Furthermore, between the chapters there are various loose ends that she never ties together. For example, if the creator of our universe could write a message into the cosmic microwave background, then why do we need inflation to solve the horizon problem? How do baby universes fit together with string theory, or AdS/CFT more specifically, and why was the idea mostly abandoned? It’s funny also that Lee Smolin’s cosmological natural selection – an idea according to which we should live in a universe that amply procreates and is hence hugely supportive of the whole universe-creation issue  – is mentioned merely as an aside, and when it comes to loop quantum gravity, both Smolin and Rovelli are bypassed as Ashtekhar’s “collaborators,” (which I’m sure the two gentlemen will just love to hear).

For what I am concerned, the most interesting aspect of Zeeya’s book is that she spoke to various scientists about their creation beliefs: Anthony Zee, Stephen Hsu, Abhay Ashtekar, Joe Polchinski, Alan Guth, Eduardo Guendelman, Alexander Vilenkin, Don Page, Greg Landsberg, and Seth Lloyd are familiar names that appear on the pages. (The majority of these people are FQXi members.)

What we believe to be true is a topic physicists rarely talk about, and I think this is unfortunate. We all believe in something – most scientists, for example believe in an external reality – but fessing up to the limits of our rationality isn’t something we like to get caught with. For this reason I find Zeeya’s book very valuable.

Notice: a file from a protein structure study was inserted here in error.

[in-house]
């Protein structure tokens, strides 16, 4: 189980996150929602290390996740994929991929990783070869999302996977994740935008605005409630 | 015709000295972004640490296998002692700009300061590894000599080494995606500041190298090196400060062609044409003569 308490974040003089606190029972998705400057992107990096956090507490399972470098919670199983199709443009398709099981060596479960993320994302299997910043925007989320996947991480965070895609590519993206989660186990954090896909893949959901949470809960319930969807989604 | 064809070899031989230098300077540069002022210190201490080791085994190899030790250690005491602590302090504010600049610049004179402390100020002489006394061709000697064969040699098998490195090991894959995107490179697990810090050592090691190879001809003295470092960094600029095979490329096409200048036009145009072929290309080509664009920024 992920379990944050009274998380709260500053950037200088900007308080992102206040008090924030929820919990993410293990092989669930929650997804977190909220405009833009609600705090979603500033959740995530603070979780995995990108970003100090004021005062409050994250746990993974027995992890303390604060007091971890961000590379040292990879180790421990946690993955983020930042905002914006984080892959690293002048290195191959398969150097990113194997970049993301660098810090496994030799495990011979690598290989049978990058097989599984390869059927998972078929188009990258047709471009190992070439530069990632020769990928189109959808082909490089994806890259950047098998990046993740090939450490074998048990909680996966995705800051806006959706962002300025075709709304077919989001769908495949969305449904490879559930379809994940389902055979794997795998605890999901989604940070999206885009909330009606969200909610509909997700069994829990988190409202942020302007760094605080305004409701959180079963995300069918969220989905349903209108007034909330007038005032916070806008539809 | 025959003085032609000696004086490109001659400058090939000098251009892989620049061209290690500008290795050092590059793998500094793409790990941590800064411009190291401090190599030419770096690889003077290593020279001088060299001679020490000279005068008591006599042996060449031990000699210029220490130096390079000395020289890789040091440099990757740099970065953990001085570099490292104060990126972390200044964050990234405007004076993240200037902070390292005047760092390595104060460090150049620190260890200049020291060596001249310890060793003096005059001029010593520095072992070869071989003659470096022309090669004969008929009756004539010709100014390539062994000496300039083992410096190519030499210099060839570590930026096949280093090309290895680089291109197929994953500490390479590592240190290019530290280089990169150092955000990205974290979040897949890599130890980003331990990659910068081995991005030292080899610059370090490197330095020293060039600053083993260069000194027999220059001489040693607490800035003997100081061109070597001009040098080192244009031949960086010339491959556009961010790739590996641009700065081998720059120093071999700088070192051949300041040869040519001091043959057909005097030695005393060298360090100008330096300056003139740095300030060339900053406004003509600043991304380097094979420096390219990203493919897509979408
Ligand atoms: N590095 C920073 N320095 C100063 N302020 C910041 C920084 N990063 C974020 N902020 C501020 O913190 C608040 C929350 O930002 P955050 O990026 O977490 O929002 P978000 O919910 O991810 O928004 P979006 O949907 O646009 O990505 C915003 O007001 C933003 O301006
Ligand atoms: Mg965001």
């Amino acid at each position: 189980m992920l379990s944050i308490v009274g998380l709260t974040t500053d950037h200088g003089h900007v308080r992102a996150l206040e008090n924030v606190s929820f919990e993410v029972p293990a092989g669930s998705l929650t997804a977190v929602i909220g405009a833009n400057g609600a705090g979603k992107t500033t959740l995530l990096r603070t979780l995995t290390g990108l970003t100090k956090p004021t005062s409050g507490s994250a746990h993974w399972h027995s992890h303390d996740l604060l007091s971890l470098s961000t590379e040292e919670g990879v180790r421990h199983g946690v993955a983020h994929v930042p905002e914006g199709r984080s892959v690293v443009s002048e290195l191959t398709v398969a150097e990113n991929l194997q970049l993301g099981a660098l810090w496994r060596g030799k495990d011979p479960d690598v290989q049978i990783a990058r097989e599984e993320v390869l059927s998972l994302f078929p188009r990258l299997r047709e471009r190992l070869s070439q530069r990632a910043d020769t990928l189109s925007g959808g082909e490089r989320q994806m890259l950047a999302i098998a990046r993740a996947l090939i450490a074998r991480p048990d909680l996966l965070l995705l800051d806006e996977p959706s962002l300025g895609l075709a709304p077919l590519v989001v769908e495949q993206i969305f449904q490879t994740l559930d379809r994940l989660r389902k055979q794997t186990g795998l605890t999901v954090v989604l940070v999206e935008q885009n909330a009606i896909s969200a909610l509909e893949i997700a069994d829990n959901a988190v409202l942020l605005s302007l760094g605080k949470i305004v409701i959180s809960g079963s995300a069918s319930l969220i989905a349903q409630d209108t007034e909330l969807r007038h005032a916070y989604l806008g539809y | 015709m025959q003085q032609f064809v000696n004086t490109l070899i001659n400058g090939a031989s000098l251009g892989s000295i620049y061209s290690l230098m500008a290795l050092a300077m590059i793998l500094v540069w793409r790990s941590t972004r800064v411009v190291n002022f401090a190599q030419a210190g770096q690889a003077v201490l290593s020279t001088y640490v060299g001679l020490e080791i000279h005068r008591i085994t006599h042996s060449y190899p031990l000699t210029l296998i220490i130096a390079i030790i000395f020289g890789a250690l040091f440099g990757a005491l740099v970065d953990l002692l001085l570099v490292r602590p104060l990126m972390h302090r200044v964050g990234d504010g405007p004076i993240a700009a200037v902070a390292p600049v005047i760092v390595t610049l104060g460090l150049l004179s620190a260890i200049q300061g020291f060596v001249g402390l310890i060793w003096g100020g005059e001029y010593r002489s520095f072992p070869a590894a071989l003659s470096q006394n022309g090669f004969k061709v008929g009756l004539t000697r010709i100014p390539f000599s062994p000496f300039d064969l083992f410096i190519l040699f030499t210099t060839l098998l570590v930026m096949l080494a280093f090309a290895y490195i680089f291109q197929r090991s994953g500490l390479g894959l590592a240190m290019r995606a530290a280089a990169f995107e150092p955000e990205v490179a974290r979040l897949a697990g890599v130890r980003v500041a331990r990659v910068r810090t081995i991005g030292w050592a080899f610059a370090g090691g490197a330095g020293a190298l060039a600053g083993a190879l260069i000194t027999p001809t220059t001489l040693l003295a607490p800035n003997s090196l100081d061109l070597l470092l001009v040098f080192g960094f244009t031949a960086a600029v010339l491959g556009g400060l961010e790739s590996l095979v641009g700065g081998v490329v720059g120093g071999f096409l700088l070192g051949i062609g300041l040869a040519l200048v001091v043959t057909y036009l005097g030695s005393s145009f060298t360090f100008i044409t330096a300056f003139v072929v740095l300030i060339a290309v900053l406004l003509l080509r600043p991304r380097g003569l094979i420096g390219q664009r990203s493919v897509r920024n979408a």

About the value of discussing baby universes I’m not so sure. As Zeeya notes towards the end of her book, of the physicists she spoke to, besides Don Page no one seems to have thought about the ethics of creating new universes. Let me offer a simple explanation for this: It’s that besides Page no one believes the idea has scientific merit.

In summary: It’s a great book if you don’t take the idea of universe-creation too seriously. I liked the book as much as you can possibly like a book whose topic you think is nonsense.

[Disclaimer: Free review copy.]


Uncle Al said...

Fifty years of exquisite physical theory evince three singular doubts:
...1) describe anything with impunity (Pioneer anomaly, superluminal neutrinos, dark matter; M-theory, standard model and SUSY).
...2) empirically sterile or desperately curve-fit in application, and
...3) intolerant of heretical observation toward falsification. No apostasy!
...Speculation is good, and yummy when eldritch.

Criticize dogma by offering doable experiments. The Mpemba effect is real.

TheBigHenry said...


Just out of curiosity, which would you prefer: a book you like whose topic is nonsense, or a book you dislike whose topic makes sense?

Sabine Hossenfelder said...


Each has its uses. The former for entertainment, the latter for information.

Unknown said...

You said that every physicist believe in something, I'm a physicist and you are right, I have my beliefs, which are yours?

Sabine Hossenfelder said...


Tell me yours, I'll tell you mine :o)

Edward said...

This is a funny review. It sounds like Merali's book resembles books about the physics of Star Trek or of comic book superheros.

In a way, she and similar writers are throwing down the gauntlet to physicists; can you do any better? As you have discussed here, theoretical physics seems to have stalled.

N said...

Since when is believing part of physics?
When I was young i was thought to doubt, not to believe.

Sabine Hossenfelder said...


Well, thanks for supporting my point.

Georg said...

"", and if that’s the sugar-coating to get medicine down, ""

Hallo Sabine, Mädäzän moss bätter schmecken,
sonst nötzt sie nechts...

jim_h said...

Hey, give me a break, I love New Scientist! I totally enjoy those bite-size morsels of wild speculation. What I don't need are more scholarly articles telling me how the LHC has "confirmed the Standard Model" after 30 years and 15 billion dollars - my eyelids get heavy...

Sabine Hossenfelder said...


Yeah, sorry, most of science is boring.

jim_h said...

I think we (the public) need both.

Uncle Al said...

Bee said, "Yeah, sorry, most of science is boring."